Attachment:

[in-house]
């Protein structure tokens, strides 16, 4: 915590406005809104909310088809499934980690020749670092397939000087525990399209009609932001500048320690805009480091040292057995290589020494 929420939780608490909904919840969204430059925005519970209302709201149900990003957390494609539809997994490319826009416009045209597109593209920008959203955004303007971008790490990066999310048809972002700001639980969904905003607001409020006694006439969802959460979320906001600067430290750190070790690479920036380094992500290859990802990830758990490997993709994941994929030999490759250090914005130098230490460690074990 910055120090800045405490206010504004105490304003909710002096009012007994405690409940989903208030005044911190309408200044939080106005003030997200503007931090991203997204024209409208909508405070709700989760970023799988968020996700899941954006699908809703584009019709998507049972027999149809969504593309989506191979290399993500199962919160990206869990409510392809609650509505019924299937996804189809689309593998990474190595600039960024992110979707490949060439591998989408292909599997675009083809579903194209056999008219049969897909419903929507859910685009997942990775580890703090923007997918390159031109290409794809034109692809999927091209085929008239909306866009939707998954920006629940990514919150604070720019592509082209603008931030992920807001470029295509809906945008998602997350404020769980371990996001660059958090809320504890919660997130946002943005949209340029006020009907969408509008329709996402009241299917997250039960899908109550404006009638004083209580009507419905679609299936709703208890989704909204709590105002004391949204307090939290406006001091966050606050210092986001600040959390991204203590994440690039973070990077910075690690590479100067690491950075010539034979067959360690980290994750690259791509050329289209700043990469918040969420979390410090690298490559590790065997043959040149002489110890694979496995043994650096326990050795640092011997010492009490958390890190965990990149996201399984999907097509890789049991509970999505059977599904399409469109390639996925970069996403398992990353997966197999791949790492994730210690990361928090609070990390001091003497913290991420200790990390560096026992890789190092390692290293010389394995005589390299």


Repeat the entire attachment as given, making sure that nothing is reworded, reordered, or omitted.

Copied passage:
[in-house]
């Protein structure tokens, strides 16, 4: 915590406005809104909310088809499934980690020749670092397939000087525990399209009609932001500048320690805009480091040292057995290589020494 929420939780608490909904919840969204430059925005519970209302709201149900990003957390494609539809997994490319826009416009045209597109593209920008959203955004303007971008790490990066999310048809972002700001639980969904905003607001409020006694006439969802959460979320906001600067430290750190070790690479920036380094992500290859990802990830758990490997993709994941994929030999490759250090914005130098230490460690074990 910055120090800045405490206010504004105490304003909710002096009012007994405690409940989903208030005044911190309408200044939080106005003030997200503007931090991203997204024209409208909508405070709700989760970023799988968020996700899941954006699908809703584009019709998507049972027999149809969504593309989506191979290399993500199962919160990206869990409510392809609650509505019924299937996804189809689309593998990474190595600039960024992110979707490949060439591998989408292909599997675009083809579903194209056999008219049969897909419903929507859910685009997942990775580890703090923007997918390159031109290409794809034109692809999927091209085929008239909306866009939707998954920006629940990514919150604070720019592509082209603008931030992920807001470029295509809906945008998602997350404020769980371990996001660059958090809320504890919660997130946002943005949209340029006020009907969408509008329709996402009241299917997250039960899908109550404006009638004083209580009507419905679609299936709703208890989704909204709590105002004391949204307090939290406006001091966050606050210092986001600040959390991204203590994440690039973070990077910075690690590479100067690491950075010539034979067959360690980290994750690259791509050329289209700043990469918040969420979390410090690298490559590790065997043959040149002489110890694979496995043994650096326990050795640092011997010492009490958390890190965990990149996201399984999907097509890789049991509970999505059977599904399409469109390639996925970069996403398992990353997966197999791949790492994730210690990361928090609070990390001091003497913290991420200790990390560096026992890789190092390692290293010389394995005589390299």